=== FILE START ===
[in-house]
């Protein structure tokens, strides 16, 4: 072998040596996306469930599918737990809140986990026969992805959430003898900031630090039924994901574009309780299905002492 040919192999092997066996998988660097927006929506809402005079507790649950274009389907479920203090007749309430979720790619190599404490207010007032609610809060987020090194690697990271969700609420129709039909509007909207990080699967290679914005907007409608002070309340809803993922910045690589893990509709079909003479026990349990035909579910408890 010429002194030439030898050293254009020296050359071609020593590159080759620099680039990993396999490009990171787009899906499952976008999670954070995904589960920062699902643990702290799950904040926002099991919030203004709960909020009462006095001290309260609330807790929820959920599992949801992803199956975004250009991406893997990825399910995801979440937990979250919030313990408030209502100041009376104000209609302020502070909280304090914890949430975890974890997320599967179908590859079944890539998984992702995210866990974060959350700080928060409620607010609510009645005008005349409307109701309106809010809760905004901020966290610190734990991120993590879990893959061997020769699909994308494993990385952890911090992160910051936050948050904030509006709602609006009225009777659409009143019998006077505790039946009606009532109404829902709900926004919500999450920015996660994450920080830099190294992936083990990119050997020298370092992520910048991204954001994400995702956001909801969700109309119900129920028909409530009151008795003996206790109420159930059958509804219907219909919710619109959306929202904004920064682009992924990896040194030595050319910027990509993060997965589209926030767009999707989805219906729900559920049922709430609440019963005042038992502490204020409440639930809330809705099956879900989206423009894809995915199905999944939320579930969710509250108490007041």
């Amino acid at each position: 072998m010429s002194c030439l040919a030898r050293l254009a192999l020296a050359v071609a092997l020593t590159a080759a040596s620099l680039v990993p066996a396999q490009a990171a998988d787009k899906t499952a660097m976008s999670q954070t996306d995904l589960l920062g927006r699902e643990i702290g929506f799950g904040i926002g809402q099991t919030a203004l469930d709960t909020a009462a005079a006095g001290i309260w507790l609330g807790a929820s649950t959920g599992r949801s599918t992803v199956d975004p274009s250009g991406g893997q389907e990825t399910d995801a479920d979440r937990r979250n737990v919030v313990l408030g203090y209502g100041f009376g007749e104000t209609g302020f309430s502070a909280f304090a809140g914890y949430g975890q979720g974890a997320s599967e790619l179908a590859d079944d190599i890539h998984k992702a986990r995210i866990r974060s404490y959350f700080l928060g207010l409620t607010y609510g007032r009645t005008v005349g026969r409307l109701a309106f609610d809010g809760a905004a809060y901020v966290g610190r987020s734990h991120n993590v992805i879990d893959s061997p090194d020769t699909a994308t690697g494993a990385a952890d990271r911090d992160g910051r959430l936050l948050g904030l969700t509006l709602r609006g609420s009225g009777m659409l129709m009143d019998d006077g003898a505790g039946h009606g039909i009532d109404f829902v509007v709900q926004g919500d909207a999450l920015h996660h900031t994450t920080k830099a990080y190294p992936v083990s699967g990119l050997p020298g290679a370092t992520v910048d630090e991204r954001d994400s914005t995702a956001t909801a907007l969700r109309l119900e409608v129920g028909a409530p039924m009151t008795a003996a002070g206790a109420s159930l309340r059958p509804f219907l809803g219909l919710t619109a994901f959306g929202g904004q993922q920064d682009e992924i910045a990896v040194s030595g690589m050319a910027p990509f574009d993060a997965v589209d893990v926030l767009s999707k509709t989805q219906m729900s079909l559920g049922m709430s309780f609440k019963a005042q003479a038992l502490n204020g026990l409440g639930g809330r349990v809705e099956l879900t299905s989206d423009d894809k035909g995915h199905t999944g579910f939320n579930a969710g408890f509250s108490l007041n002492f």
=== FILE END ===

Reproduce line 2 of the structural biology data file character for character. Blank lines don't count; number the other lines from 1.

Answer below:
């Protein structure tokens, strides 16, 4: 072998040596996306469930599918737990809140986990026969992805959430003898900031630090039924994901574009309780299905002492 040919192999092997066996998988660097927006929506809402005079507790649950274009389907479920203090007749309430979720790619190599404490207010007032609610809060987020090194690697990271969700609420129709039909509007909207990080699967290679914005907007409608002070309340809803993922910045690589893990509709079909003479026990349990035909579910408890 010429002194030439030898050293254009020296050359071609020593590159080759620099680039990993396999490009990171787009899906499952976008999670954070995904589960920062699902643990702290799950904040926002099991919030203004709960909020009462006095001290309260609330807790929820959920599992949801992803199956975004250009991406893997990825399910995801979440937990979250919030313990408030209502100041009376104000209609302020502070909280304090914890949430975890974890997320599967179908590859079944890539998984992702995210866990974060959350700080928060409620607010609510009645005008005349409307109701309106809010809760905004901020966290610190734990991120993590879990893959061997020769699909994308494993990385952890911090992160910051936050948050904030509006709602609006009225009777659409009143019998006077505790039946009606009532109404829902709900926004919500999450920015996660994450920080830099190294992936083990990119050997020298370092992520910048991204954001994400995702956001909801969700109309119900129920028909409530009151008795003996206790109420159930059958509804219907219909919710619109959306929202904004920064682009992924990896040194030595050319910027990509993060997965589209926030767009999707989805219906729900559920049922709430609440019963005042038992502490204020409440639930809330809705099956879900989206423009894809995915199905999944939320579930969710509250108490007041």